On Mother’s Day this year, my 6-year-old daughter had a bit of a breakdown.
She doesn’t usually cry now that she’s an older kid — my theory is that she used up 90% of her allotted lifetime supply of tears during her first two years of life — so when she does, I know it’s about something serious, like the heartbreak of getting your feelings hurt or very real fear.
So what was the breakdown about? Well, a lot of things. Her father and I had separated a few months before, and I’d moved us into a new house. Shortly after I had the house all set up and finally ready to receive guests, coronavirus came sweeping through and kept us isolated there and unable to have company, something we both love that makes us feel normal and at home.
She missed her dad living in the same place as us, even though she saw him frequently. She missed her friends. She missed her school. She didn’t like the new, unfamiliar house. She missed the younger dog that always picked fights with the older dog who now lived with her aunt instead of with us. She shouted through tears of rage and desperation, “I HATE coronavirus!”
Eventually, I cried with her, and sitting with her on those back steps sobbing together on our patio has become, for me, the kind of painfully tender memory that sticks with you forever.
If you have children, you understand. The most succinct expression of that feeling was expressed by the grandmother of the main character in one of my favorite books, Their Eyes Were Watching God by Zora Neale Hurston: “Every tear you drop squeezes a cup uh blood outa mah heart.”
So what do we do with our children? If you’re me, you learn to be a little flexible, balancing the risk of contagion against the risk of isolation-induced mental and emotional health problems in young, pliable, sensitive brains.
Technically, my daughter should have been only with me since lockdown began if we’d been following the strictest set of guidelines. But keeping her from seeing her father is not something I’ve ever been willing to do: he’s a great dad, and they love each other.
It’s not just that I’m a reasonable co-parent (though I am a reasonable co-parent). First, being stuck at home just with me is very boring. While she can be shy at first, the fact that she was actually an extrovert was immediately evident when we enrolled her in daycare at the age of 8 months. She went from constant crying at home — did she just hate being a baby? — to all smiles when surrounded by friendly peers in a matter of days. My working theory is that she wanted more adventure than her family’s arms could provide her.
Plus, I work at home. I love my daughter more than anything and I love being with her, but when she’s with me, very little of what I need to do gets done. And if I want to put food on the table, things need to get done. My normal pre-pandemic pattern of working while she was at school has now practically been reversed: not only do I need to be present for at least popping in and out of her classes to help, but she needs my computer in order to take her online classes.
So far, so good-ish. When two well-meaning parents calculate risk differently, however, things can get sticky.
My daughter sees and interacts with several members of her dad’s side of the family and another (extended) family close to him. According to him, they have formed a “pod” of what I think are about 10 people who (supposedly) only and exclusively spend time with one another. I simply don’t believe that they can be 100% confident that no one in their circle has had any contact without “outsiders,” but honestly, I don’t begrudge them needing the contact and have not tried to insist on him keeping my daughter completely isolated.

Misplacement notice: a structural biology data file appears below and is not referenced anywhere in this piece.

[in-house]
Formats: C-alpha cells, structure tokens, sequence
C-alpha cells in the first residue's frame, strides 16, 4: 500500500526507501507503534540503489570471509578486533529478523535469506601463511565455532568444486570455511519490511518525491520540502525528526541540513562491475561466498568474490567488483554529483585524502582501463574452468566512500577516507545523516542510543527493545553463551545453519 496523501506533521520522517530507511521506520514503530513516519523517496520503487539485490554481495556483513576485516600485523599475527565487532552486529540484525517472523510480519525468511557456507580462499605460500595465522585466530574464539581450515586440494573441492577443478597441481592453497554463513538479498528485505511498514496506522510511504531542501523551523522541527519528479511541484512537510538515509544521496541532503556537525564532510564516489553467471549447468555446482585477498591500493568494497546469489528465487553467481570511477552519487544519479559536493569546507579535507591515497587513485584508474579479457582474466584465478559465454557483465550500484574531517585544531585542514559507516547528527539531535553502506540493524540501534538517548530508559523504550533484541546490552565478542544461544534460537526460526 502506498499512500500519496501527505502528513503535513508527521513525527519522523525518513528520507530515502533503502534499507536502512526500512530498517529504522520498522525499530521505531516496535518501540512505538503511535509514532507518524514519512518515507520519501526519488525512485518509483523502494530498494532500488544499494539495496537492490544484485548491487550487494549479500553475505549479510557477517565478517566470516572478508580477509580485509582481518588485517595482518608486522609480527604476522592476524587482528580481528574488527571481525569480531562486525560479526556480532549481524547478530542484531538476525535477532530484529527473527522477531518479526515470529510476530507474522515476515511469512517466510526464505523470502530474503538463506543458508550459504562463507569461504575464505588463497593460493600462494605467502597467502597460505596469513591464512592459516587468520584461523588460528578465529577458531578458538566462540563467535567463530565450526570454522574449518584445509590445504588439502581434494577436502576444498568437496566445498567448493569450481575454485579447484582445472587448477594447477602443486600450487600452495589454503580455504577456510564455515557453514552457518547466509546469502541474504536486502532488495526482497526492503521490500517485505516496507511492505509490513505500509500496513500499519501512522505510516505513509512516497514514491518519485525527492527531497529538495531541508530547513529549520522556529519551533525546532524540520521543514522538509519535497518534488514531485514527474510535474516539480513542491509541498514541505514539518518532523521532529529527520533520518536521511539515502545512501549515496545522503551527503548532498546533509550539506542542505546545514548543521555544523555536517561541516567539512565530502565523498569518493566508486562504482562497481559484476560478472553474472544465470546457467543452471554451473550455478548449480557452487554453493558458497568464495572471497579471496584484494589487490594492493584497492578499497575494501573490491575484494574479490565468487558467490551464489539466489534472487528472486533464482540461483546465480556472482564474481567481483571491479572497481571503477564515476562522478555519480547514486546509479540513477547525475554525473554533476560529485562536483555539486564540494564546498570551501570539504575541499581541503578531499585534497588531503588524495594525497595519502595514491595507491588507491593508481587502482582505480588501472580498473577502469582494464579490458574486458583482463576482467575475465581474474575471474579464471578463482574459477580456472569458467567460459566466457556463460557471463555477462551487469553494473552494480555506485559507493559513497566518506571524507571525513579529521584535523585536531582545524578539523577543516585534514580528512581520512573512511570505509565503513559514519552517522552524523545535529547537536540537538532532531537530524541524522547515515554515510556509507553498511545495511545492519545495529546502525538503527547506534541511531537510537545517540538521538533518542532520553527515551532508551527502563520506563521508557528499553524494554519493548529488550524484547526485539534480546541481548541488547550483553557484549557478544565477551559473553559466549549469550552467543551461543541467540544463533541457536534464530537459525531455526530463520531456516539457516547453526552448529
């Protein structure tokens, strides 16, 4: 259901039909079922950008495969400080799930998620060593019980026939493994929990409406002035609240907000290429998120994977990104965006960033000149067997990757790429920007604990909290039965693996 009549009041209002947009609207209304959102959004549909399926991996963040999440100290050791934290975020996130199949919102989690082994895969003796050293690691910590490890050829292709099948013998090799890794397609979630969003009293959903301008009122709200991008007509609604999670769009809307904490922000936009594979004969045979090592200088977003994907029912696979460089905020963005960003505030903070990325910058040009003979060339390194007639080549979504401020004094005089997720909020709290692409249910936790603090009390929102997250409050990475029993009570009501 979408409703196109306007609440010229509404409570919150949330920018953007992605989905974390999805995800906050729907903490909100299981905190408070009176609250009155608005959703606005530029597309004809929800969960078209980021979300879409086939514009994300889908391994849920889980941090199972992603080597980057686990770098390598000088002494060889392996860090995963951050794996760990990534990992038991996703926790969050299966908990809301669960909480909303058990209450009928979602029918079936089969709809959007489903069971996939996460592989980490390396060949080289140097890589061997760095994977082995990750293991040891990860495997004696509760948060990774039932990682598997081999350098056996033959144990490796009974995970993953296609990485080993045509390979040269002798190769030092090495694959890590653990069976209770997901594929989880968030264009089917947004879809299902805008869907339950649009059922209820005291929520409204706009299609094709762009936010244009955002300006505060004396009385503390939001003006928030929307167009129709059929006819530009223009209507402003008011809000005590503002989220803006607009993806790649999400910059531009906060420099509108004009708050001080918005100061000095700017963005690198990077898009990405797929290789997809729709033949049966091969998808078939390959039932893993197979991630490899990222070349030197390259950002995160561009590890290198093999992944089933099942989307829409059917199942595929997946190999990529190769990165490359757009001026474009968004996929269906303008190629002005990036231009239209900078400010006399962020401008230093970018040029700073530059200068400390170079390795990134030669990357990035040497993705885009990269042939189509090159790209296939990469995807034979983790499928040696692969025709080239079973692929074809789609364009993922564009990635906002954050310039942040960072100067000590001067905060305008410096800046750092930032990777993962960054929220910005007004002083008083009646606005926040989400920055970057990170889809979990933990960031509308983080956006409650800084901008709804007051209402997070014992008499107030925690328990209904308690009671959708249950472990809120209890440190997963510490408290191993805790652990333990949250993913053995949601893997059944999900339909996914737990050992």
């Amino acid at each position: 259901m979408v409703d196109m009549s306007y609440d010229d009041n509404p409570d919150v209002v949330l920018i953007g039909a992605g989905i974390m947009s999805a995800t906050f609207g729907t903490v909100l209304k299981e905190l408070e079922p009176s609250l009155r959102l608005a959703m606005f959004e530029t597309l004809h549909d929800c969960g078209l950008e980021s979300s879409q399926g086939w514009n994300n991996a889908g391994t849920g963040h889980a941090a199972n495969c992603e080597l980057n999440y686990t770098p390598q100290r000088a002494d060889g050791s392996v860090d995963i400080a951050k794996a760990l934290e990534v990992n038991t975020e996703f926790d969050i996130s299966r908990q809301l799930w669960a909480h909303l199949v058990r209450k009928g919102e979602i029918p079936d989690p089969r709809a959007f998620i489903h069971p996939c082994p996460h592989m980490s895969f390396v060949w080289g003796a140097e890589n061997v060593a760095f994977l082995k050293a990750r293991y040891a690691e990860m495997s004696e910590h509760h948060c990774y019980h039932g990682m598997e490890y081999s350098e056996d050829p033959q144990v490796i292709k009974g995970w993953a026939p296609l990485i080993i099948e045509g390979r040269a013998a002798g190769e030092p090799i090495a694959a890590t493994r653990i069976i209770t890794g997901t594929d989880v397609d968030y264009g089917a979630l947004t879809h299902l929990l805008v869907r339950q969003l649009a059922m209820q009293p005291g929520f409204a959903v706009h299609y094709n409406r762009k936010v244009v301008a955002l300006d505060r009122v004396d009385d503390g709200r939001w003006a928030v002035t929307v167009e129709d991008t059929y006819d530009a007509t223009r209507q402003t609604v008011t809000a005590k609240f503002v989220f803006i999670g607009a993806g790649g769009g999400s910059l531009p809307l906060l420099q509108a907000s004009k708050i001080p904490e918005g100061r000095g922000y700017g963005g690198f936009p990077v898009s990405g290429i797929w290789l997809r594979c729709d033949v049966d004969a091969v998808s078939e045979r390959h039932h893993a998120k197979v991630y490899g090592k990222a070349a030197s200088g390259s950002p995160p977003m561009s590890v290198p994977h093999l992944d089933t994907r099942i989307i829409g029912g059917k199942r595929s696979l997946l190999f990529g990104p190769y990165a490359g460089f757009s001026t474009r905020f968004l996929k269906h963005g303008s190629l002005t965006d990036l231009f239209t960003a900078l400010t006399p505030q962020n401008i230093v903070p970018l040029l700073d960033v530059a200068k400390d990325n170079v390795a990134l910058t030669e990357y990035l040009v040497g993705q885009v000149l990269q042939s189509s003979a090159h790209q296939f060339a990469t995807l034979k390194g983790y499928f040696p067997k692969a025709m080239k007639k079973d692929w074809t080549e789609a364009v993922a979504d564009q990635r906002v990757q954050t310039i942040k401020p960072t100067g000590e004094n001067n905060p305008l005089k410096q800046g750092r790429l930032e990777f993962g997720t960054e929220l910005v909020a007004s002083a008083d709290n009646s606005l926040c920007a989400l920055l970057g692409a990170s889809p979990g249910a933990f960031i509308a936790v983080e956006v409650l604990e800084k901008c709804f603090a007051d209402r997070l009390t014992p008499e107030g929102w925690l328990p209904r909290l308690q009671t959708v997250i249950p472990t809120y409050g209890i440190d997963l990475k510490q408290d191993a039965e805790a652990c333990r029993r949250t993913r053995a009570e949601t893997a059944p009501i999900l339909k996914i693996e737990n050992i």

I try to base my precautions and worries on statistics more than on fear. This means researching statistics on causes of death by age group, a macabre and terrifying real-life thought experiment if there ever was one. I don’t always succeed at staying calm, but science is certainly a better benchmark than my anxieties.
For my daughter’s age group the risk of death is higher for the flu and pneumonia than Covid, which most people, I think, know (once you get to the age of 15, the risk of dying from Covid becomes the higher one). One of the few mercies of this disease is that it seems mostly to spare children, if not from infection, at least from serious complications and death as a result.
Throw in the fact that the chances of dying in a car accident are much higher even than both of those combined, and you can guess why I’ve been known to chase after the car to make sure she has her seatbelt on with the kind of urgency that many think I should be feeling about her tiny face mask and antibacterial gel (to be clear, those are also required).
It’s not only about the children’s health, of course: children interact with older, more vulnerable adults, and much of the control of their movement and activity is just as much about protecting their elders.
But like putting a child in a car, it’s a risk people take because the benefit of important needs met is determined to be worth it. Face masks and gel are the seatbelts, but we all know that there are no guarantees for any of it.
When she’s with me, things are a bit more boring, because our own “pod” is much smaller: we have one little friend who lives close by that we go to play with sometimes. We go on walks. We’ve visited with one other family that’s stayed isolated, and we don’t hug, kiss, or shake hands with others. Mostly, though, we just hang out at home.
But my daughter is happy.
Are we taking the absolute strictest precautions? No, we are not. But we’re not throwing the baby out with the bathwater, either: pretty good is better than giving up because perfection can’t be achieved. And in the end, our daughter’s happiness and emotional health is just as important as her physical health. Like everyone, we’re just trying to make it through.
Sarah DeVries writes from her home in Xalapa, Veracruz.